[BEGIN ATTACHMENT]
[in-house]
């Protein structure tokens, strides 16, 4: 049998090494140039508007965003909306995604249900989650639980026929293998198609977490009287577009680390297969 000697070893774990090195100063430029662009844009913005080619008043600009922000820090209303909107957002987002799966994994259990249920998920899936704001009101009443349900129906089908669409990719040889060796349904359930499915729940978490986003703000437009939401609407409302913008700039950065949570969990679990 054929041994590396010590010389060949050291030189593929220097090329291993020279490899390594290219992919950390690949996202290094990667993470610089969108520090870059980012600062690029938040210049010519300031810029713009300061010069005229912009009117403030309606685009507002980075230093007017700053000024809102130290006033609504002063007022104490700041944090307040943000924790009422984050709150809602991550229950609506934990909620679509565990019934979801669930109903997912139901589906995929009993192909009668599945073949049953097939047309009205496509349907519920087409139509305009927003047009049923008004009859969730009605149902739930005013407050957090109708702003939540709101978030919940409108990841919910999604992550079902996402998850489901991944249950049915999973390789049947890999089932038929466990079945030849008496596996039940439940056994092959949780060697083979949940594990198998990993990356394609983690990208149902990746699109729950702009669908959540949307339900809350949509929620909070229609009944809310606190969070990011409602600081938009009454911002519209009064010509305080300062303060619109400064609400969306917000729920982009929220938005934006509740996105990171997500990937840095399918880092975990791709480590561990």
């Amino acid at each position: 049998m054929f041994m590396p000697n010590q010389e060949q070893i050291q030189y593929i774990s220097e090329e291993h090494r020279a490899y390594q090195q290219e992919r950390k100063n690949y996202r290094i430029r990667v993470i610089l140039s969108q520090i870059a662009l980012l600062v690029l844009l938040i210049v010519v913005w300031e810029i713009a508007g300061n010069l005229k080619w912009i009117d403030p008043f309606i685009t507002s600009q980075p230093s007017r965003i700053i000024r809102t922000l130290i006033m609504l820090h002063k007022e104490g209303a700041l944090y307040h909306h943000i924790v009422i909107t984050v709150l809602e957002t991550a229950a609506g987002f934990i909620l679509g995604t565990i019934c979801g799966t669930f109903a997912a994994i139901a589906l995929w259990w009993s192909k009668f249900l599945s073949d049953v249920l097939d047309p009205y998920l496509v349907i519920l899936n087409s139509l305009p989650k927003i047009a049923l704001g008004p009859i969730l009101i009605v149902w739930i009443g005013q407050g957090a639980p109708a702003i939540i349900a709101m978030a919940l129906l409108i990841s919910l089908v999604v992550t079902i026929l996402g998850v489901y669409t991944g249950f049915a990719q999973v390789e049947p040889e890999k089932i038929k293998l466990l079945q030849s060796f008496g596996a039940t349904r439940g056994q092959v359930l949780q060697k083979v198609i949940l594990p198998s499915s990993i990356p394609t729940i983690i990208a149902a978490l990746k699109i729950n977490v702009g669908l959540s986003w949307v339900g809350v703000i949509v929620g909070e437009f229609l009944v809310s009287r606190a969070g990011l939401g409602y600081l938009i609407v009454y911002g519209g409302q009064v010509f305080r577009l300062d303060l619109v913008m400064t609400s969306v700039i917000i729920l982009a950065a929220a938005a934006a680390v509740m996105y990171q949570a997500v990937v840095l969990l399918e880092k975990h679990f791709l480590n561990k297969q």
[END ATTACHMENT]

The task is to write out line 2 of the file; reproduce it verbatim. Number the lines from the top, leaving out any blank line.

């Protein structure tokens, strides 16, 4: 049998090494140039508007965003909306995604249900989650639980026929293998198609977490009287577009680390297969 000697070893774990090195100063430029662009844009913005080619008043600009922000820090209303909107957002987002799966994994259990249920998920899936704001009101009443349900129906089908669409990719040889060796349904359930499915729940978490986003703000437009939401609407409302913008700039950065949570969990679990 054929041994590396010590010389060949050291030189593929220097090329291993020279490899390594290219992919950390690949996202290094990667993470610089969108520090870059980012600062690029938040210049010519300031810029713009300061010069005229912009009117403030309606685009507002980075230093007017700053000024809102130290006033609504002063007022104490700041944090307040943000924790009422984050709150809602991550229950609506934990909620679509565990019934979801669930109903997912139901589906995929009993192909009668599945073949049953097939047309009205496509349907519920087409139509305009927003047009049923008004009859969730009605149902739930005013407050957090109708702003939540709101978030919940409108990841919910999604992550079902996402998850489901991944249950049915999973390789049947890999089932038929466990079945030849008496596996039940439940056994092959949780060697083979949940594990198998990993990356394609983690990208149902990746699109729950702009669908959540949307339900809350949509929620909070229609009944809310606190969070990011409602600081938009009454911002519209009064010509305080300062303060619109400064609400969306917000729920982009929220938005934006509740996105990171997500990937840095399918880092975990791709480590561990």